In Xanadu did Kubla Khan A stately pleasure-dome decree : Where Alph, the sacred river, ran Through caverns measureless to man: Down to a sunless sea.” –Samuel Taylor Coleridge, “Kubla Khan, or A Vision in a Dream. A Fragment.”
Perhaps the biggest crime Xanadu, the 1980 Olivia Newton-John/Gene Kelly musical is guilty of is its attempt to serve many masters. Capably directed by Robert Greenwald (who later enjoyed success with the liberal documentaries Outfoxed and Wal-Mart: The High Cost of Low Price), the film certainly had a respectable provenance. It’s based on Down to Earth, a 1947 Rita Hayworth musical that happens to be the sequel to the highly successful 1941 comedy Here Comes Mr. Jordan (Incidentally, Here Comes Mr. Jordan was remade by Warren Beatty in 1978 as Heaven Can Wait, so in a weird, roundabout way, Xanadu is really a sequel to Heaven Can Wait… but I digress).
The plot’s fairly simple: Michael Beck plays Sonny, an idealistic young artist who dreams of opening an art-deco nightclub cum roller disco. Just when he’s at the end of his inspirational rope, he runs into Kira (Newton-John) who turns out to be his muse (no, like a real muse). Kira introduces him to Danny (Kelly), a land developer who just so happens to be a former nightclub owner himself. A couple of dance numbers, a couple of arguments, a couple more dance numbers, and it all ends up nicely like a classic Hollywood musical should (Right down to “The End. Made in Hollywood, USA”). Despite The Warriors star Michael Beck’s uncomfortably wooden performance (he once said of Xanadu, “The Warriors opened a lot of doors in film for me, which Xanadu then closed.”) the rest of the cast acquits themselves fairly well.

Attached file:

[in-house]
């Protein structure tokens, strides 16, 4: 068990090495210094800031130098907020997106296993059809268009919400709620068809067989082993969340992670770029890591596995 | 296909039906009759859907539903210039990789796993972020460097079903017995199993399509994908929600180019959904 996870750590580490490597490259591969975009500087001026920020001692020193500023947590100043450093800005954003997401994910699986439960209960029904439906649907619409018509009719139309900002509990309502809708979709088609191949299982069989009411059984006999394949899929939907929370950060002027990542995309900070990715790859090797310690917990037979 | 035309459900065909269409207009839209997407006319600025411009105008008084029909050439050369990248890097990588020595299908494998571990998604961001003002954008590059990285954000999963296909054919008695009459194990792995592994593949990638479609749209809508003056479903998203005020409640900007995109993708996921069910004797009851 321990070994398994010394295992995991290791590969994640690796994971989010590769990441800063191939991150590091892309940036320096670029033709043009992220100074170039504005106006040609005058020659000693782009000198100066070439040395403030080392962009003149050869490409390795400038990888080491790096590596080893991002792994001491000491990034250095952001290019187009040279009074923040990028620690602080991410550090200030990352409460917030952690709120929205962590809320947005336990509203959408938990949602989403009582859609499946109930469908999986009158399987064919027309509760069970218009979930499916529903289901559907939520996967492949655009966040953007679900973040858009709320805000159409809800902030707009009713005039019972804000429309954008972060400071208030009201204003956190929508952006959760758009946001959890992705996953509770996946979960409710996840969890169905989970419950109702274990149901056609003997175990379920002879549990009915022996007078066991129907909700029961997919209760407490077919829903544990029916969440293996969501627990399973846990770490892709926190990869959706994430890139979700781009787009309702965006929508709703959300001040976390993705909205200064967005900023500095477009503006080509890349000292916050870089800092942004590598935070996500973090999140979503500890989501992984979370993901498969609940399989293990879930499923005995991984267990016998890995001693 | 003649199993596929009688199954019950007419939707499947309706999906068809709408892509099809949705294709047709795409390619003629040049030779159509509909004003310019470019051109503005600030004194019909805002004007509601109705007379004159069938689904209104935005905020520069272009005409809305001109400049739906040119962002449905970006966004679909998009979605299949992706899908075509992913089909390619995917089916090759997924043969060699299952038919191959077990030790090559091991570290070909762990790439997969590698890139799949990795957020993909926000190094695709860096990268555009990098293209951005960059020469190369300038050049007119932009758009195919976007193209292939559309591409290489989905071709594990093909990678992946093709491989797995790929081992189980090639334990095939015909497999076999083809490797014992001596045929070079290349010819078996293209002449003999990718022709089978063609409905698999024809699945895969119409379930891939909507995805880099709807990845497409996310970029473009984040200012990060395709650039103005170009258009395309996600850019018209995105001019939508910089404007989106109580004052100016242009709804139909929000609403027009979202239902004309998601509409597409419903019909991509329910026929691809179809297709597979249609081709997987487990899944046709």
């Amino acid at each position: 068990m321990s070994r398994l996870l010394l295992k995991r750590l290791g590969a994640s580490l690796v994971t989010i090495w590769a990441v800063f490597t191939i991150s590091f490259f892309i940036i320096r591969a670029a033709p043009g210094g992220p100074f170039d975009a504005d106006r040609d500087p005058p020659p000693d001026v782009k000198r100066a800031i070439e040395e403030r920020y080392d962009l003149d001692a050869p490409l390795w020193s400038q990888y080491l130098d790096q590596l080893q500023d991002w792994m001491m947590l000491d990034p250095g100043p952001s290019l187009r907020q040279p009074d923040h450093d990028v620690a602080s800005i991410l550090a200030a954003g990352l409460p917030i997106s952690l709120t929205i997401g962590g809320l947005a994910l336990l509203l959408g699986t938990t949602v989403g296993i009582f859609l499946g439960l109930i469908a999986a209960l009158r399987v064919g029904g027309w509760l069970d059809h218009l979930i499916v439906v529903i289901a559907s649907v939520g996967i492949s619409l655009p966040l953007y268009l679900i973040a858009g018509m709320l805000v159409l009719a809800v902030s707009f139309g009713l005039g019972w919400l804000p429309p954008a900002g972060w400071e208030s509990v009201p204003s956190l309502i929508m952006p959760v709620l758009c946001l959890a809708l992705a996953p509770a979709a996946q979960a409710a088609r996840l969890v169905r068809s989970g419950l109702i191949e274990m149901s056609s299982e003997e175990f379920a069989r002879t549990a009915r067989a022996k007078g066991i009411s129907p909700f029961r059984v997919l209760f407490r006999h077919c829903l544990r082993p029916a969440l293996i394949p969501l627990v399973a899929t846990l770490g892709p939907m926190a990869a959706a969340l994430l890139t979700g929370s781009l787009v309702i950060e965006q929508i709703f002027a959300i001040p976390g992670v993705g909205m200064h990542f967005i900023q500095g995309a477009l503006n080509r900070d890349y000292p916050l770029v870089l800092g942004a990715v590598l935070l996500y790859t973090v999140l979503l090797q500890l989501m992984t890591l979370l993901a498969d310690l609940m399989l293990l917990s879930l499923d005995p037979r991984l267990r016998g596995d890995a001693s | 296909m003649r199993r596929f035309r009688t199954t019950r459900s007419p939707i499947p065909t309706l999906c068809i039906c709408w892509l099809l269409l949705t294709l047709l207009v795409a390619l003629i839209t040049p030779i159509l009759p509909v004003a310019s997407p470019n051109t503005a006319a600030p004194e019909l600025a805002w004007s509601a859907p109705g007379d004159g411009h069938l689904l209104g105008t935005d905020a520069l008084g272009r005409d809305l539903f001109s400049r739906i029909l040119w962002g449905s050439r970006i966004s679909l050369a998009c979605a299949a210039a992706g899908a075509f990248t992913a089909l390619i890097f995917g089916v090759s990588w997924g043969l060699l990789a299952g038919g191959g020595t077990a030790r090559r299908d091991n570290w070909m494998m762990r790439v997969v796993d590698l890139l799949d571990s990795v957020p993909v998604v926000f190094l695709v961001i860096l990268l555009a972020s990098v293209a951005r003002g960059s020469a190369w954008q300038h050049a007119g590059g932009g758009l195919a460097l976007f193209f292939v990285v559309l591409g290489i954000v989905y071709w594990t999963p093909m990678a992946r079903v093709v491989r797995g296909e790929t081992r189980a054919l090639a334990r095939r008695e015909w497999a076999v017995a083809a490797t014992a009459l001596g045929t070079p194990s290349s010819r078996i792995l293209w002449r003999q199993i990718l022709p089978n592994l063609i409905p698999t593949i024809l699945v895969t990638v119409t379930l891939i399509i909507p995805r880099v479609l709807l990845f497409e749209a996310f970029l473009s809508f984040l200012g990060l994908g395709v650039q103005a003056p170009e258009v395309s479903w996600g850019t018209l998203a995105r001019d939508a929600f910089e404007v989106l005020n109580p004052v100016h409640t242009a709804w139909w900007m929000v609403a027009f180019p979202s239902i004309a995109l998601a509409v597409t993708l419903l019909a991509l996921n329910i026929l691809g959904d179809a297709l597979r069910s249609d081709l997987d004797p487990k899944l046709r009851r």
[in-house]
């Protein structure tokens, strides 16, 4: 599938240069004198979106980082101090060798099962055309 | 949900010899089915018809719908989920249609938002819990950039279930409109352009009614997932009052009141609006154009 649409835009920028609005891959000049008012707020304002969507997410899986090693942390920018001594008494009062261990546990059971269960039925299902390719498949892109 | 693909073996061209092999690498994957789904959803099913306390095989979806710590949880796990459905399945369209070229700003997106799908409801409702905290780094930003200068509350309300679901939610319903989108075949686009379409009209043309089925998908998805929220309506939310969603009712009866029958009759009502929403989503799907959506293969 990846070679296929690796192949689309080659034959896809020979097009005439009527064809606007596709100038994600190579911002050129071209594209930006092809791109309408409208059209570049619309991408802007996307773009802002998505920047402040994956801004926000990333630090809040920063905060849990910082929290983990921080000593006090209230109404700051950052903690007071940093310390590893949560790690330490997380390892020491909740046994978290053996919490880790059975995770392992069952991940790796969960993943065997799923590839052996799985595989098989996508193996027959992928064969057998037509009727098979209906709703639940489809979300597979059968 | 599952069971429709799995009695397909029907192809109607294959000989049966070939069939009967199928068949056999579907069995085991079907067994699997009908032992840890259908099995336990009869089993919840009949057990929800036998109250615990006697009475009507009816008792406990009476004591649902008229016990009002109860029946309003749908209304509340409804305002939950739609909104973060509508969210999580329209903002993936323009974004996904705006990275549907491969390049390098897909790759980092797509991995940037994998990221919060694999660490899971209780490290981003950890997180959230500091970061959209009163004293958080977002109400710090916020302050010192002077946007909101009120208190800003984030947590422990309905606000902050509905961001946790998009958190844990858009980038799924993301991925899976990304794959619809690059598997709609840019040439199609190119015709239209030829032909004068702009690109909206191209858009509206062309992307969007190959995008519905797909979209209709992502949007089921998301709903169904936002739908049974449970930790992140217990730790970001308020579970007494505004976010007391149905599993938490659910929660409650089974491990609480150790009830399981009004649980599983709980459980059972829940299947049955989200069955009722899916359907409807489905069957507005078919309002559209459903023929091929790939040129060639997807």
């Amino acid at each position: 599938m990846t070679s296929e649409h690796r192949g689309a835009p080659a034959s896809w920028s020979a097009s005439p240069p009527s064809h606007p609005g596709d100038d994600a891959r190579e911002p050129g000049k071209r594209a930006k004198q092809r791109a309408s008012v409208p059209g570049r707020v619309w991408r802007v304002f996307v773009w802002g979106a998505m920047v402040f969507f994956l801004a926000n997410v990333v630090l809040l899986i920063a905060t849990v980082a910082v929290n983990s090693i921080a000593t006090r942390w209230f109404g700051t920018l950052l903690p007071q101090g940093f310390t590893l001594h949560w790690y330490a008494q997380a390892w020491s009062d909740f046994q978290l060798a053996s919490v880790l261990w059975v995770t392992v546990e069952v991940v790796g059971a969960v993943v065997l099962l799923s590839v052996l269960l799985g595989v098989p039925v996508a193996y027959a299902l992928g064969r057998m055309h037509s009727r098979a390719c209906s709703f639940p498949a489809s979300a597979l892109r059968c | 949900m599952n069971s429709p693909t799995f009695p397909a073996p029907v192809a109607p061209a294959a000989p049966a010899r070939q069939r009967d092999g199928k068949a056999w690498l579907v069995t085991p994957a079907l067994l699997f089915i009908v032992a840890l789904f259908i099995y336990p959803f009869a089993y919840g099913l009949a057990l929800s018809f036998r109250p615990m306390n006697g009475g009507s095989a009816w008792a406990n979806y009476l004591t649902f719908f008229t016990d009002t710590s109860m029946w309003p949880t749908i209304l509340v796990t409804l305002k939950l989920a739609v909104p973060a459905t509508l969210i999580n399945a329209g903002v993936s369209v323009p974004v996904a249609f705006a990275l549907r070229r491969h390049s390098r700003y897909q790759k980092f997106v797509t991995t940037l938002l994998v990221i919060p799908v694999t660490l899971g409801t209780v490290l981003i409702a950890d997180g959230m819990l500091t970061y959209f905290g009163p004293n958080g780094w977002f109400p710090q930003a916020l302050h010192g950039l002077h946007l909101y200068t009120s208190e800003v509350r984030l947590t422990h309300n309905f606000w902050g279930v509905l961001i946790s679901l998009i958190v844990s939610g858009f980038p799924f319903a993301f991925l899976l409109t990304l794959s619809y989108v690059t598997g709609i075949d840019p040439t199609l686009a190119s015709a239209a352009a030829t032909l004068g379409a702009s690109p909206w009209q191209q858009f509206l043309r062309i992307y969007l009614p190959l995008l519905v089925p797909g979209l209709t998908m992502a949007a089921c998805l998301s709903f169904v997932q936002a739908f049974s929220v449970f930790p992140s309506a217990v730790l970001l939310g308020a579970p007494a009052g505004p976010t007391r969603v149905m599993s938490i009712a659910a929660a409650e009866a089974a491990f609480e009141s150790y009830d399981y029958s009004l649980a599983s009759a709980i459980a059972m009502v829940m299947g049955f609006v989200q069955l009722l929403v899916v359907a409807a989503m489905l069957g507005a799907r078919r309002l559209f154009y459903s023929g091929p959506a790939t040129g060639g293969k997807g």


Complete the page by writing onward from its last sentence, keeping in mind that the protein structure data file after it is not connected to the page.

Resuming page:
The real problem with Xanadu is it tried to be too many things to too many people. There’s a musical number about midway through the film where Sonny’s idea of what the club should be clashes with Danny’s idea, and instead of picking one, they attempt to shoehorn a punk band and swing band together. This, I feel, stands as a metaphor for the entire film. I believe the filmmakers’ intention was truly to show how opposite styles can blend together elegantly to create something novel, but the execution more often than not ends up muddled. Beginning with the basic premise, the jazz club/roller disco, this is evident throughout. John Farrar’s tender ballads are an awkward match for the Birmingham disco/rock of the Electric Light Orchestra. For the most part, Gene Kelly looks horribly out of place amongst Newton-John and Beck. The entire fifteen-minute finale is a schizophrenic mess, with Greenwald throwing everything but the kitchen sink at us, from Zoot Suit-wearing poppers to leopard-skinned rock to faux country in a relentless assault to the end.
In spite of all this, there are some pretty distinctive, memorable touches throughout, whose pros definitely outweigh their cons: the unique transitions and visual effects by R/Greenberg, the cool animated sequence by Dragon’s Lair animator Don Bluth, Kenny Ortega and Jerry Trent’s outstanding choreography. And the film’s main saving grace: everybody genuinely looks like they’re giving this labor of love their best effort, and are having fun doing it. There are glimmers of genius– and I’m thinking in particular of the highlight of this film for me, the fantastic “Whenever You’re Away From Me” number between Newton-John and Kelly– when you see the potential this film had to be a legitimate addition to the canon of great MGM-style movie musicals. And it’s this display of heart that draws the film to be imminently rewatchable to me.
But hey, don’t take my word for it. Immediately below is the the entire film from start to finish, via Hulu. Check it out for yourself. If you watch it directly from the Hulu site you have the option to expand the window to full screen.
Lastly, I would be remiss if I failed to mention that I am certainly not the only Xanadu fan out there. Douglas Carter Beane was such a fan that in 2007 he staged a live musical version based on the movie that opened to incredible success, and subsequently was nominated for 4 Tony awards, including best musical. Here’s the live performance of “Don’t Walk Away” from the 2008 Tony Award broadcast.
So, now that you’ve seen Xanadu for yourself, what did you think?